Tuesday, November 24, 2009

Oasis of the Seas, Day 1

Wow, the Oasis is quite a ship. There is so much to write about her that I’ll break my review up into small entries over several days. Additionally, please note that due to Internet issues onboard, I was not able to post my blogs until now—the day we embarked Oasis and boarded the Ruby Princess. After filling you in on the Oasis, I’ll move on to our Princess experience.

Overall regarding Oasis, though, I would tell you to put aside almost every routine you’ve come to expect on a Royal Caribbean ship, because this one breaks the mold, from the passenger entry point and cabins to entertainment and food.

First, I must say that the boarding process for our two-night inaugural went very smoothly with some 3600 passengers checking in, well shy of the 6000+ capacity, but still a lot of folks. On short inaugural cruises, passengers are usually asked to carry their own bags onboard. This normally isn’t a problem, unless, of course, you’ve got two more cruises following right behind with luggage to match! Ben and I got a workout that day.

The new port facility built expressly for the Oasis is incredibly organized with lots of smiling greeters and employees directing folks where to line up, and the numerous lines available served to disperse people quite adequately. It will be interesting to compare this boarding process with that of the inaugural 7-night cruise December 5, likely with an almost full complement of passengers and back-to-normal porter service. Our first impressions, however, give it a big thumbs-up.

You know you’re navigating unchartered waters as soon as you walk onboard—no longer through a narrow, congested entryway, but rather right onto the broad expanse of the Royal Promenade. If you’ve sailed on Voyager or Freedom Class ships, think bigger, wider, and infinitely more interesting! You truly don’t feel that you’re on a ship—and on the Promenade you’ve only just begun your tour of the seven so-called Oasis “neighborhoods.” Although the Promenade on Deck 5 is enclosed, it’s just up the ship from the Boardwalk on Deck 6, which is open to the sky.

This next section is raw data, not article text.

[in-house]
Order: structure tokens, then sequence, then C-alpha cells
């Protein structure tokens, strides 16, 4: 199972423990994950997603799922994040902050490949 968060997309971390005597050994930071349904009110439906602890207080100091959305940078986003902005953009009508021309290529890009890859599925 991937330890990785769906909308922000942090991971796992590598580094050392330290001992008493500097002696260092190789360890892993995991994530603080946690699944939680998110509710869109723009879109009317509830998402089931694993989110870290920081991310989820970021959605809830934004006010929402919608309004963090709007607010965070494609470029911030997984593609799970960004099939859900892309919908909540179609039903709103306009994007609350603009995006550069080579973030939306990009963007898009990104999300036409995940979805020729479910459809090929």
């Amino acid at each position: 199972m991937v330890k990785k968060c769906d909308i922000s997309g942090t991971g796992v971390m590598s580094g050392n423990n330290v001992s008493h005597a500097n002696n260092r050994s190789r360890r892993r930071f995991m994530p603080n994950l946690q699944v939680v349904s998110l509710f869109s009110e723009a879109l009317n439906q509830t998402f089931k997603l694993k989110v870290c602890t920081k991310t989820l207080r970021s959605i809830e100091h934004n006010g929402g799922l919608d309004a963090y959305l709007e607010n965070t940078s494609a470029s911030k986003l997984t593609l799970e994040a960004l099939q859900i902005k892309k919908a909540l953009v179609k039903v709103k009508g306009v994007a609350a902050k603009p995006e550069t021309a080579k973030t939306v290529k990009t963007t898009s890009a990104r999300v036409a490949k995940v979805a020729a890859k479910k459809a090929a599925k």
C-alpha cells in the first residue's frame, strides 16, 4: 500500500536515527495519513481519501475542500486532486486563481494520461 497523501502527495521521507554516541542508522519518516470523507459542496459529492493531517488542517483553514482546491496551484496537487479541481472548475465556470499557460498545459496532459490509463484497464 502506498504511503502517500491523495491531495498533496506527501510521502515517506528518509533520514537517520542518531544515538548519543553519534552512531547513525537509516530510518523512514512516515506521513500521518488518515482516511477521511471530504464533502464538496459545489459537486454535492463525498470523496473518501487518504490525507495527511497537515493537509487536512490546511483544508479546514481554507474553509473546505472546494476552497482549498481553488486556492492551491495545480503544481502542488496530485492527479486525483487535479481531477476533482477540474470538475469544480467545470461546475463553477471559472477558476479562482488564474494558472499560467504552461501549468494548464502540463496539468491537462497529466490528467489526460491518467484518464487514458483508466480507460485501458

Speaking of the Boardwalk, our “Boardwalk Balcony” cabin is one of several new cabin types with a view. From our balcony we have an excellent view of the aft AquaTheater and the Boardwalk, home to Johnny Rockets, the Seafood Shack, the carousel, and two rock-climbing walls. On the first evening, we sat in our chairs and watched the fountains of the theater dance to the strains of “Malaguena” and “Time to Say Goodbye.” Think small-scale Bellagio—lovely! I must hasten to add, though, that once we closed our balcony door, our cabin was virtually soundproof.

You may have already read about the Rising Tide Bar. A very cool way to slowly gravitate from the Royal Promenade three decks up to the open Central Park neighborhood. Okay, so that means part of the Promenade is open—but only to accommodate the glass-topped Rising Tide Bar. Confused? Maybe that’s why many of us had a hard time envisioning which areas would actually open to the sky before we could see for ourselves. Let’s just say it’s a way-cool concept.

Speaking of Central Park, balcony cabins overlook this neighborhood, as well, which is lined with boutique shops (Coach, The Parkside Gallery) and specialty restaurants (Giovanni’s, Chops Grille, Park Café, and the exclusive 150 Central Park). RCI hauled in over 80 tons of dirt to sustain this lush, verdant environment. At $35 per person, Central Park is the second priciest restaurant option onboard, with an award-wining, world-class chef in charge. (Only the Chef’s Table with wine pairings prices higher at $75 pp.) Ben and I have already made reservations at Central Park for the final evening of our 7-night cruise and look forward to testing out the hype for ourselves.

If you’re contemplating whether the Oasis might be a ship for you, just remember that with all these neighborhoods and options comes distance, i.e., a lot of walking. We almost got worn out just searching for some of the cabins and suites open for viewing. In our opinion this may not be the right ship for anyone who experiences difficulties in walking. And although the Oasis boasts 46 wheelchair accessible cabins, those people requiring extra assistance should always keep the time factor in mind when planning activities and dining. Having said that, I must add that we witnessed plenty of motorized scooters and wheelchairs making their way around the ship. Where there is a will….

More about this fascinating ship later!

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